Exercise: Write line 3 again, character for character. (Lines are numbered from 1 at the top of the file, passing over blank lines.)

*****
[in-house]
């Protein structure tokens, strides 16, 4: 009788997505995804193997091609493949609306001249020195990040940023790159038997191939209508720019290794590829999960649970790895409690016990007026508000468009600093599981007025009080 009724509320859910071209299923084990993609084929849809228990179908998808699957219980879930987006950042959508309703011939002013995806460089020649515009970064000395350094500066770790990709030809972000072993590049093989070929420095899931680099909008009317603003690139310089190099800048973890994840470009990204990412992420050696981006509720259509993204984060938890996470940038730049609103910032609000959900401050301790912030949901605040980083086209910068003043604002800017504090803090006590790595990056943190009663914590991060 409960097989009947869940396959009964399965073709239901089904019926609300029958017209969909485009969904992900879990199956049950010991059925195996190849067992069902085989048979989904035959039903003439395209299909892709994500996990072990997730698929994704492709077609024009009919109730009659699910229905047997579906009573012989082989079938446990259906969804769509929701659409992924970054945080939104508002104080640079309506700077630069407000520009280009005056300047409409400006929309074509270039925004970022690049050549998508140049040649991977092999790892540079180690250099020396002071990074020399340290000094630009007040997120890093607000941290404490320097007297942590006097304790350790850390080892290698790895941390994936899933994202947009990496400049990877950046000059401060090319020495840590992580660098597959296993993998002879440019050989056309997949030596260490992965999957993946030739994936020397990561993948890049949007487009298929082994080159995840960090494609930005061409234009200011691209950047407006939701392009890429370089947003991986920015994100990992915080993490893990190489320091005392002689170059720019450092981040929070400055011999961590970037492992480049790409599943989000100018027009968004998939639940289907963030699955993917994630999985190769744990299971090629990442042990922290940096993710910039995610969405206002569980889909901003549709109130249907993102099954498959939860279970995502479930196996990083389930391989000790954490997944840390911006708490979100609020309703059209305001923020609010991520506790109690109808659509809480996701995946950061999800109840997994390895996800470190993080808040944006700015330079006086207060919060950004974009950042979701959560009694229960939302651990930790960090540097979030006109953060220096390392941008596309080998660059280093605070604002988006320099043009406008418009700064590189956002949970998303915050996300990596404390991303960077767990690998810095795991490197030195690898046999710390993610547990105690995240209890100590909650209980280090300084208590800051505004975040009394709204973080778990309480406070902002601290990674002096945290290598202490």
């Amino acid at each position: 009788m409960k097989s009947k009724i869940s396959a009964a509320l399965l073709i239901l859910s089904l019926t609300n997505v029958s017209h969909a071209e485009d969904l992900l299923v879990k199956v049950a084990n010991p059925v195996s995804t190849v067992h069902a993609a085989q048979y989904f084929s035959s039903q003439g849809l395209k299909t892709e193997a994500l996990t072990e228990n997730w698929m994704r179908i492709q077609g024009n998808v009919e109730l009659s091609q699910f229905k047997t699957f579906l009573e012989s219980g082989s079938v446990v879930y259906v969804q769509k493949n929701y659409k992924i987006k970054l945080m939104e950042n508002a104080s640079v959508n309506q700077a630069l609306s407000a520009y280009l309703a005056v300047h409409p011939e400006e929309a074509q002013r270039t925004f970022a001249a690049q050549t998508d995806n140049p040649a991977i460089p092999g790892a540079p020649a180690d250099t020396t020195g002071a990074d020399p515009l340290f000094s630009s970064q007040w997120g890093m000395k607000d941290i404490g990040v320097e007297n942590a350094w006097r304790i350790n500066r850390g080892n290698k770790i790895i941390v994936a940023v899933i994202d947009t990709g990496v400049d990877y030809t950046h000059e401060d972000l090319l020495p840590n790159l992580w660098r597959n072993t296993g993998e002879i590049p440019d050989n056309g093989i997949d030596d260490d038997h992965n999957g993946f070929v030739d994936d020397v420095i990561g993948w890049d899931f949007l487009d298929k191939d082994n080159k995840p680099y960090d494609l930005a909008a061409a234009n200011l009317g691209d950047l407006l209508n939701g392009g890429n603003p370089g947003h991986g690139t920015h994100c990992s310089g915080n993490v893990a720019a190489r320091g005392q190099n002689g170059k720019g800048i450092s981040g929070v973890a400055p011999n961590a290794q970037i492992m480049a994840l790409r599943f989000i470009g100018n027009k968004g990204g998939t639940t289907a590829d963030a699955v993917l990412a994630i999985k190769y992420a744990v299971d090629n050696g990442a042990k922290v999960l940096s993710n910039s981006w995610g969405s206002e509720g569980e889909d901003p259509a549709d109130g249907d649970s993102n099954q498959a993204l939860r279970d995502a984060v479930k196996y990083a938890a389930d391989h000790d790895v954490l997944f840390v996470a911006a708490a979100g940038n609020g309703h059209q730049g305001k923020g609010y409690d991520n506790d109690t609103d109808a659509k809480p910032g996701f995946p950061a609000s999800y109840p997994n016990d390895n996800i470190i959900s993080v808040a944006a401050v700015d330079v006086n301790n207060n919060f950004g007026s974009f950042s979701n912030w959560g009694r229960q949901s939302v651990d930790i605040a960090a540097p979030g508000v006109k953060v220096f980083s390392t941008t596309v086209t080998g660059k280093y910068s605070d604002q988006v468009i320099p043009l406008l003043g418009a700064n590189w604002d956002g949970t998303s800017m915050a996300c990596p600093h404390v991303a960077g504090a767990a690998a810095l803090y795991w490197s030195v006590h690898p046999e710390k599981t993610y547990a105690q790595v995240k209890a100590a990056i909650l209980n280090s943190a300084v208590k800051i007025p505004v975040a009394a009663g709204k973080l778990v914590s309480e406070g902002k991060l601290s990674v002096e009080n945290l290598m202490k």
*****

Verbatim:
């Amino acid at each position: 009788m409960k097989s009947k009724i869940s396959a009964a509320l399965l073709i239901l859910s089904l019926t609300n997505v029958s017209h969909a071209e485009d969904l992900l299923v879990k199956v049950a084990n010991p059925v195996s995804t190849v067992h069902a993609a085989q048979y989904f084929s035959s039903q003439g849809l395209k299909t892709e193997a994500l996990t072990e228990n997730w698929m994704r179908i492709q077609g024009n998808v009919e109730l009659s091609q699910f229905k047997t699957f579906l009573e012989s219980g082989s079938v446990v879930y259906v969804q769509k493949n929701y659409k992924i987006k970054l945080m939104e950042n508002a104080s640079v959508n309506q700077a630069l609306s407000a520009y280009l309703a005056v300047h409409p011939e400006e929309a074509q002013r270039t925004f970022a001249a690049q050549t998508d995806n140049p040649a991977i460089p092999g790892a540079p020649a180690d250099t020396t020195g002071a990074d020399p515009l340290f000094s630009s970064q007040w997120g890093m000395k607000d941290i404490g990040v320097e007297n942590a350094w006097r304790i350790n500066r850390g080892n290698k770790i790895i941390v994936a940023v899933i994202d947009t990709g990496v400049d990877y030809t950046h000059e401060d972000l090319l020495p840590n790159l992580w660098r597959n072993t296993g993998e002879i590049p440019d050989n056309g093989i997949d030596d260490d038997h992965n999957g993946f070929v030739d994936d020397v420095i990561g993948w890049d899931f949007l487009d298929k191939d082994n080159k995840p680099y960090d494609l930005a909008a061409a234009n200011l009317g691209d950047l407006l209508n939701g392009g890429n603003p370089g947003h991986g690139t920015h994100c990992s310089g915080n993490v893990a720019a190489r320091g005392q190099n002689g170059k720019g800048i450092s981040g929070v973890a400055p011999n961590a290794q970037i492992m480049a994840l790409r599943f989000i470009g100018n027009k968004g990204g998939t639940t289907a590829d963030a699955v993917l990412a994630i999985k190769y992420a744990v299971d090629n050696g990442a042990k922290v999960l940096s993710n910039s981006w995610g969405s206002e509720g569980e889909d901003p259509a549709d109130g249907d649970s993102n099954q498959a993204l939860r279970d995502a984060v479930k196996y990083a938890a389930d391989h000790d790895v954490l997944f840390v996470a911006a708490a979100g940038n609020g309703h059209q730049g305001k923020g609010y409690d991520n506790d109690t609103d109808a659509k809480p910032g996701f995946p950061a609000s999800y109840p997994n016990d390895n996800i470190i959900s993080v808040a944006a401050v700015d330079v006086n301790n207060n919060f950004g007026s974009f950042s979701n912030w959560g009694r229960q949901s939302v651990d930790i605040a960090a540097p979030g508000v006109k953060v220096f980083s390392t941008t596309v086209t080998g660059k280093y910068s605070d604002q988006v468009i320099p043009l406008l003043g418009a700064n590189w604002d956002g949970t998303s800017m915050a996300c990596p600093h404390v991303a960077g504090a767990a690998a810095l803090y795991w490197s030195v006590h690898p046999e710390k599981t993610y547990a105690q790595v995240k209890a100590a990056i909650l209980n280090s943190a300084v208590k800051i007025p505004v975040a009394a009663g709204k973080l778990v914590s309480e406070g902002k991060l601290s990674v002096e009080n945290l290598m202490k």